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《无人机》第10期:借助人工智能,每个士兵都可以反击无人机

woniu 资讯 2020-10-21 07:57:04 5592 0 ar无人机人工智能rp智能
《无人机》第10期:借助人工智能,每个士兵都可以反击无人机

主要内容

通过增加人工智能机器学习,目标是使每位士兵,无论其工作专业如何,都能够识别并击毁威胁性无人机。这类任务大部分以前都是由防空部队执行,但随着无人机袭击对任何步兵小队或坦克营造成的威胁,反无人机挑战变得非常严峻。

美国陆军联合反无人机系统办公室(JCO)负责能力和需求的部门主管马克·佩里尼上校说。“每个人都可以反击UAS”。佩里尼(Pelini)和JCO主任肖恩·盖尼(Sean Gainey)少将在星期四的美国陆军虚拟协会会议上对记者说,最初的重点是较小的第一和第二级无人机威胁,但这现已扩展到三级无人机威胁,传统上是陆军防空部队所涵盖的威胁,例如复仇者和爱国者导弹连。其中的一些工作包括将更大的威胁检测与现在遍布世界各地冲突的较小无人机联系起来,这些冲突包括亚美尼亚-阿塞拜疆冲突中正在呈现的状况。

美国陆军目前主要关注以下几类反无人机系统:

固定/半固定系统

*陆军赞助的固定式低速,慢速,小型无人机系统综合打击系统(FS-LIDS)

*反对由空军赞助的即兴非国家联合空中威胁(NINJA)

*海军赞助的遥控模型飞机综合防空网(CORIAN)

固定/移动系统

*由海军陆战队赞助的轻型移动防空综合系统(L-MADIS)

拆卸/手持系统

* Bal Chatri,由特种作战司令部赞助

* Dronebuster,无赞助商,商业现成功能

* Smart Shooter,无赞助商,商业现成功能

指挥与控制

*由陆军赞助的前沿地区防空指挥与控制系统(FAAD-C2)(包括FAAD-C2互操作系统,例如空军的防空系统集成商(ADSI)和海军陆战队的多环境领域无人系统应用指挥系统和控制(MEDUSA C2))

Todd South

5 hours ago

《无人机》第10期:借助人工智能,每个士兵都可以反击无人机

Soldiers of the 3d U.S. Infantry Regiment (The Old Guard), along with the Army Research Laboratory, participate in a Joint Tactical Aerial Resupply Vehicle exercise on Fort A.P. Hill, Va. (Pfc. Gabriel Silva/Army)

With the addition of artificial intelligence and machine learning, the aim is to make every soldier, regardless of job specialty, capable of identifying and knocking down threatening drones.

While much of that mission used to reside mostly in the air defense community, those attacks can strike any infantry squad or tank battalion.

The goal is to reduce cognitive burden and operator stress when dealing with an array of aerial threats that now plague units of any size, in any theater.

“Everyone is counter-UAS,” said Col. Marc Pelini, division chief for capabilities and requirements at the Joint Counter-Unmanned Aircraft Systems Office, or JCO.

Pelini and Maj. Gen. Sean Gainey, JCO director, who spoke Thursday at the virtual Association of the U.S. Army conference, told reporters that the original focus was on smaller Tier I and II threats. But that has now extended to Tier III threats, traditionally covered by the Army’s air defense community, such as Avenger and Patriot missile batteries.

Some of that work includes linking the larger threat detection to the smaller drones that now dot conflicts across the world, including the hot zone of the Armenia-Azerbaijan conflict.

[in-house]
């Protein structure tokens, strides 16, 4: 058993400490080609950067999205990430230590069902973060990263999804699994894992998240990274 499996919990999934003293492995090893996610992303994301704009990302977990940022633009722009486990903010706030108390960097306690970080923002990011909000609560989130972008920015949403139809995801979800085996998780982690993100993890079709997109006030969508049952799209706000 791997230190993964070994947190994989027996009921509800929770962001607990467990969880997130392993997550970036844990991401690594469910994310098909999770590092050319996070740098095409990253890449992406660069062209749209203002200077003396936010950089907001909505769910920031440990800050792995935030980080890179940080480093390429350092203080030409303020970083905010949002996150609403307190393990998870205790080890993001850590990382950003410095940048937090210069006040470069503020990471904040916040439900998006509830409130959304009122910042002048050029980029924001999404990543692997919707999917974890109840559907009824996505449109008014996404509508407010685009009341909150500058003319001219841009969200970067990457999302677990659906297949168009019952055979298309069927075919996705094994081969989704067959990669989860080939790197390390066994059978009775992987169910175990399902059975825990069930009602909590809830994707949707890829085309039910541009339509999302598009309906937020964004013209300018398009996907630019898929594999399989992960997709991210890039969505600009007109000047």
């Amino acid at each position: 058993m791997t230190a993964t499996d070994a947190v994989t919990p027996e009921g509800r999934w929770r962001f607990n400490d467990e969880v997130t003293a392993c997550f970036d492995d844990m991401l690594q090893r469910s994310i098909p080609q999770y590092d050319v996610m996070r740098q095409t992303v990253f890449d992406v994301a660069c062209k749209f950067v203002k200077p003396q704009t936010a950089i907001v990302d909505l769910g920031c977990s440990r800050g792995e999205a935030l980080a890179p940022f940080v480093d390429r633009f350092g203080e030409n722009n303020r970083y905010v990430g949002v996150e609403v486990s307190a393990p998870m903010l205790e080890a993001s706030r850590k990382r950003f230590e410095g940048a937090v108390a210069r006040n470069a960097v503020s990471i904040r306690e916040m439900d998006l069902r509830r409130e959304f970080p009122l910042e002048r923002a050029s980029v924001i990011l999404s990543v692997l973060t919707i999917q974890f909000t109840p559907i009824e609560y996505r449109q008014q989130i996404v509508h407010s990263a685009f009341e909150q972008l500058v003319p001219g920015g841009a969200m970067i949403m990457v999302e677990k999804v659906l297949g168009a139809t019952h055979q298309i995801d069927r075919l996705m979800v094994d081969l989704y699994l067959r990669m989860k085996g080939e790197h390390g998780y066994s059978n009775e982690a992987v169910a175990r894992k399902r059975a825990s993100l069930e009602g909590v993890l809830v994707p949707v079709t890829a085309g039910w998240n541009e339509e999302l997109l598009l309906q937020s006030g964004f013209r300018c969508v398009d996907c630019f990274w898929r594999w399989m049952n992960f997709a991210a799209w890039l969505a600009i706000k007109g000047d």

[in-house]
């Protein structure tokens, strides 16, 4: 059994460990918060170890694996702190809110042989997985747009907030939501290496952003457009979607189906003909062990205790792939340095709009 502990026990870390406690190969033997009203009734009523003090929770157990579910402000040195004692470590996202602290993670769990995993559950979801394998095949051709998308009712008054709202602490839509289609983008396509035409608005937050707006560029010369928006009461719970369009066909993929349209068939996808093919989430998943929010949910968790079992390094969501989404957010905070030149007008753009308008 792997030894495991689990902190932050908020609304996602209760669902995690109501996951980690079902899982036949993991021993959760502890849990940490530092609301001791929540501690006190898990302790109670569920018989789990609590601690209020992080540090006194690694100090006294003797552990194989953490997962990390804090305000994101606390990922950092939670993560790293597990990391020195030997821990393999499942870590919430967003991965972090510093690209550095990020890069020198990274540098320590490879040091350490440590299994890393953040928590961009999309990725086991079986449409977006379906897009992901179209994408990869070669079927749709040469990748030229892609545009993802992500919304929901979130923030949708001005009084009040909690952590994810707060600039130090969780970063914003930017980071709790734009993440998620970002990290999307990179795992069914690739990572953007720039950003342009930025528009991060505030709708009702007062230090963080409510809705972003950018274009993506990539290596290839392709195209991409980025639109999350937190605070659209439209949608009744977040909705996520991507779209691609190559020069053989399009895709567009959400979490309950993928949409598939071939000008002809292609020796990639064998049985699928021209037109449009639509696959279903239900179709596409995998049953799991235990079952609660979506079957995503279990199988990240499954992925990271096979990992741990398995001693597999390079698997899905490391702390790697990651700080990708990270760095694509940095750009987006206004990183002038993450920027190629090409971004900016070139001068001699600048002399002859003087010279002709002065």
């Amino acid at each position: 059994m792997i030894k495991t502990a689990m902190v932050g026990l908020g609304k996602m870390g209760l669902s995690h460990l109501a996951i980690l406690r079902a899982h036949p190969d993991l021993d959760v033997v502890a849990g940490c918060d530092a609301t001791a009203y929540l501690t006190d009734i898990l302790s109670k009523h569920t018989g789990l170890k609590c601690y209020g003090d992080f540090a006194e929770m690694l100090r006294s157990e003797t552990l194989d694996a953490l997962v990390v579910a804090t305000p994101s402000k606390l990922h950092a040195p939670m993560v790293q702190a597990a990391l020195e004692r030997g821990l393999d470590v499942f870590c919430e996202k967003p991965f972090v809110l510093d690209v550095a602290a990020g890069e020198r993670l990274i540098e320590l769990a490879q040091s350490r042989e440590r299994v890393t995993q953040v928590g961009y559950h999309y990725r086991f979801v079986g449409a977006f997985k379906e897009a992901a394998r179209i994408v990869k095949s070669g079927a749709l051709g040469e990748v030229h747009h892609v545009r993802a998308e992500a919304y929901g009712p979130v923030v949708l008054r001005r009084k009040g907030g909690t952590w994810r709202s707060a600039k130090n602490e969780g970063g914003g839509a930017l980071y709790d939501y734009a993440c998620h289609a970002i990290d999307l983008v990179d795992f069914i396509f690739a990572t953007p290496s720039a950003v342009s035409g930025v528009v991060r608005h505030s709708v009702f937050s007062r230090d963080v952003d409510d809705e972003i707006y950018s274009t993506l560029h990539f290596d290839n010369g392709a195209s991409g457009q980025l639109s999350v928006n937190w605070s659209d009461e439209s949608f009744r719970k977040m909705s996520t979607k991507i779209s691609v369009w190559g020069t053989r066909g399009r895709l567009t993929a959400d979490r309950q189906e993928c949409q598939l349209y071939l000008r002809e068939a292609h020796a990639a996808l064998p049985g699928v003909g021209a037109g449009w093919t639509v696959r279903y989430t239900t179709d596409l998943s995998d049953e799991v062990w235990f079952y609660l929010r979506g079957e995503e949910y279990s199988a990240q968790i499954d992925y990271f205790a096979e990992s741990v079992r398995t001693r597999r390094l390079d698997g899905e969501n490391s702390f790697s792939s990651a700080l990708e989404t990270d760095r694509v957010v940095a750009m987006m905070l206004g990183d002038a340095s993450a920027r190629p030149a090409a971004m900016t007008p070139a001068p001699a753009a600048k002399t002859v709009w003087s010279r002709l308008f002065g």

In June, the Department of Defense conducted a “down select” of existing or in-the-pipeline counter-drone systems from 40 to eight, as Military Times sister publication C4ISRNET reported at the time.

That was an effort to reduce redundancy in the flood of counter drone programs taken on in the wake of a $700 million funding push in 2017 to get after problems posed by commercially available drones being used more frequently by violent extremist organizations such as the Islamic State to harass, attack and surveil U.S. and allied forces.

Those choices, in the down select, included the following, also reported by C4ISRNET:

Fixed/Semi-Fixed Systems

* Fixed Site-Low, Slow, Small Unmanned Aircraft System Integrated Defeat System (FS-LIDS), sponsored by the Army

* Negation of Improvised Non-State Joint Aerial-Threats (NINJA), sponsored by the Air Force

* Counter-Remote Control Model Aircraft Integrated Air Defense Network (CORIAN), sponsored by the Navy

Mounted/Mobile System

* Light-Mobile Air Defense Integrated System (L-MADIS), sponsored by the Marine Corps

Dismounted/Handheld Systems

* Bal Chatri, sponsored by Special Operations Command

* Dronebuster, no sponsor, commercial off-the-shelf capability

* Smart Shooter, no sponsor, commercial off-the-shelf capability

Command and Control

* Forward Area Air Defense Command and Control (FAAD-C2), sponsored by the Army (includes FAAD-C2 interoperable systems like the Air Force’s Air Defense System Integrator (ADSI) and the Marine Corps' Multi-Environmental Domain Unmanned Systems Application Command and Control (MEDUSA C2))

The four areas evaluated to determine which systems stuck around for use or further development were effectiveness, integration, usability and sustainment, Gainey said Thursday.

A kind of virtual open house with industry is planned for Oct. 30, in which JCO will evaluate what options are out there.

Some of what they’re learning is being gathered through a consortium, of sorts, that involves regular meetings between service branch representatives during monthly sessions at the two-star level, Gainey said.

That goes into a real-time, updated “common threat library” that helps those in the field identify trends and changes that can be met across forces.

They use those sessions to share what each component is seeing in theater as far as drone use and changes. But it’s more than simple intelligence gathering, he said.

They also form rapid response teams.

"My operations team works with the warfighters, [the] intelligence community” and others, he said. They “triangulate” common problems with drones and send the rapid response teams to the area of operations most affected.

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